Nicole S.: 00:00 Welcome to BFF with the Chef. I'm your host, Nicole Schwegman.
Aloha, friends and foodies, and welcome back. Today, I'm getting the chance to interview Jen Wooster, the creator of the healthy food blog, Peel with Zeal. Both Jen and her husband, who she affectionately calls Mr. Peel, suffer from different autoimmune diseases. She has Celiac Disease, while Mr. Peel suffers from a more serious diagnosis of multiple sclerosis. They both follow the Wahl's Protocol, a functional medicine diet, which Jen blogs about each week. Both she and her husband invite their readers to join them as they create healthy recipes that focus on healing your body through food. They believe that food and life should be fun and that a little bit of humor makes each dish taste just a little bit better.
Hey, Jen, welcome to the show.
Jen Wooster: 00:55 Thank you so much for having me. I'm thrilled to be here.
Nicole S.: 00:58 Oh, I am thrilled to have you. Look, your blog looks like you decided to make meal choices based on a 64 box of Crayola Crayons that I used to get as a child because it's one of the most colorful and vibrant blogs that I've seen thus far, and I love it. So, you're not kidding when you say that you want to eat the rainbow. I don't know if you say that, but it looks like you want to eat the rainbow, and your blog is so gorgeous to the eye and it's such incredible, beautiful photography that I can't wait to dive right in and talk about it. So, let's just do it. You ready?
Jen Wooster: 01:29 I am excited. Thank you so much for the compliments.
Nicole S.: 01:32 Oh, well it's all well deserved. I was like, "Wow, the blog looks really colorful and really beautiful." So, girl, you've inspired me to eat more vegetables. So, let's do it. Alright. Tell me about the last meal you cooked for yourself.
Jen Wooster: 01:48 Okay. So the last meal I cooked for myself was a dairy free, gluten free, spicy shrimp bisque. I had two pints homemade shellfish broth sitting in my fridge, because we had like a chop style date night at home, and Mr. Peel accidentally thawed out, not one, but two pints of broth trying to find the frozen chicken broth in our freezer for his chopped course. And so it was sitting in there and needed to be used up and it was pretty fabulous, I must say.
Nicole S.: 02:19 Oh. Tell me about when you say, so you say a shrimp bisque. That's right. And so tell, how do you make the bisque, bisque because, usually, that's a dairy and I know you don't eat dairy, so what are you using instead?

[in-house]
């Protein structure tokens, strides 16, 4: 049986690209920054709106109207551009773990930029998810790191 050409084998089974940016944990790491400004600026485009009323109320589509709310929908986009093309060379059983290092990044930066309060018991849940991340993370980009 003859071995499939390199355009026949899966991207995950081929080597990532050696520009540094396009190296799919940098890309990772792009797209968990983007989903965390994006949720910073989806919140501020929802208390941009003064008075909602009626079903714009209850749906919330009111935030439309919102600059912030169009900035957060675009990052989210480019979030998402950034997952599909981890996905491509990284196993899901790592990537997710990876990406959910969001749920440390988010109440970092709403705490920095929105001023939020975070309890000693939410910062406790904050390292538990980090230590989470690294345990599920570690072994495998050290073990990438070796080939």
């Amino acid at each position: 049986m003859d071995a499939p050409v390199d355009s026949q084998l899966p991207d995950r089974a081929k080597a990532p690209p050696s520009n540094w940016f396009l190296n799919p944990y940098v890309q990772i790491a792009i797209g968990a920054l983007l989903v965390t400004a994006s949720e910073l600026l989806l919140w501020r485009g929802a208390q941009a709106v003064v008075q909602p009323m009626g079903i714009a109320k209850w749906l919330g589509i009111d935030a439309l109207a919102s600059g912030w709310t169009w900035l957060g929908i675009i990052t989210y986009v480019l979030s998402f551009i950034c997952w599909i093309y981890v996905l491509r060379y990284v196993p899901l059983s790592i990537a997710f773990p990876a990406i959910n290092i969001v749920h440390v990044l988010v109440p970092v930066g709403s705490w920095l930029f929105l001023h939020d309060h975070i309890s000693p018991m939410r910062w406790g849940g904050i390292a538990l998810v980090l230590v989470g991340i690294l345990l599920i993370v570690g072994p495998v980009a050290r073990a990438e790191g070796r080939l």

Jen Wooster: 02:31 That's a great question. So, we start off with some vegetables. Instead of onion, I like to use a little bit of fennel. I just think it's a good way to get a different vegetable, some carrots, some celery, and then we use a peeled, like a waxy, a good waxy yellow potato, get that kind of sauteed up with just really basic tomato paste, a little bit of cayenne, and then you put it in the broth and let it cook until that potato is nice and soft, and then you puree it, and that potato will give you the same texture as a rue so you don't need the whole flour, dairy thing for the bisque.
Nicole S.: 03:07 Get out, really?
Jen Wooster: 03:08 Really.
Nicole S.: 03:09 Wow.
Jen Wooster: 03:09 And potatoes are vegetables. They're A-okay on the Wahl's Protocol.
Nicole S.: 03:15 That sounds delicious, especially what was surprising was the fennel. I hadn't thought about putting fennel. What a surprising ingredient to put into a shrimp bisque. Wow.
Jen Wooster: 03:24 I think it's very traditional, like in a very traditional classic lobster bisque you might see that, although not many people use it that way anymore and I find that fennel can be a little much sometimes. So, when you kind of put it in the bisque like that and you're just using a little bit of it, it adds some flavor, but it's not overwhelming and if ... Some people I know like their shrimp bisque a little sweeter, you could even use a sweet potato instead of that yellow waxy potato.
Nicole S.: 03:50 Oh, that's good. I like that. That's really good. Oh. Okay. Well, go ahead. What else did you put in that shrimp bisque? So, you just put shrimp and like you had the bisque, did you put like any other vegetable in it that was chunky? Because I know you talked about using a potato as sort of like the dairy substitute, but what about other vegetables in it?
Jen Wooster: 04:07 Nope. You just do it. You puree it smooth, then you put the shrimp in, just kind of cut up fresh shrimp, and just let those cook in the broth, and then I just kind of garnished it with a little bit of olive oil, some scallions, and then we just kind of had a salad on the side. Nothing fancy on the salad.
Nicole S.: 04:25 That whole meal sounds fancy. Man, that's a food blogger for you. Like, "Not that fancy." But that sounds completely fancy.
Jen Wooster: 04:32 It only took about 20 minutes, if you can believe it.
Nicole S.: 04:35 No, I can't, but that sounds amazing. Now, is that a recipe that's on your blog or did you just make that up?
Jen Wooster: 04:40 Nope. I just ... I am the lucky recipient of a case of lobster tails every year from my mom for Christmas, and so we got in the habit of making shellfish broth from all the leftover lobster tails because, when do you ever have that many lobster tails if you don't live in Maine. So, I've just, overtime, made lobster bisque so many years in a row and just kind of have a general idea, and I'm like, "Ah, this seems like it'll work."
Nicole S.: 05:06 Well, that's a great idea and, since it's not a recipe, you should make it into a recipe. Is that-
Jen Wooster: 05:12 I will try to get it up on the blog. I will do that.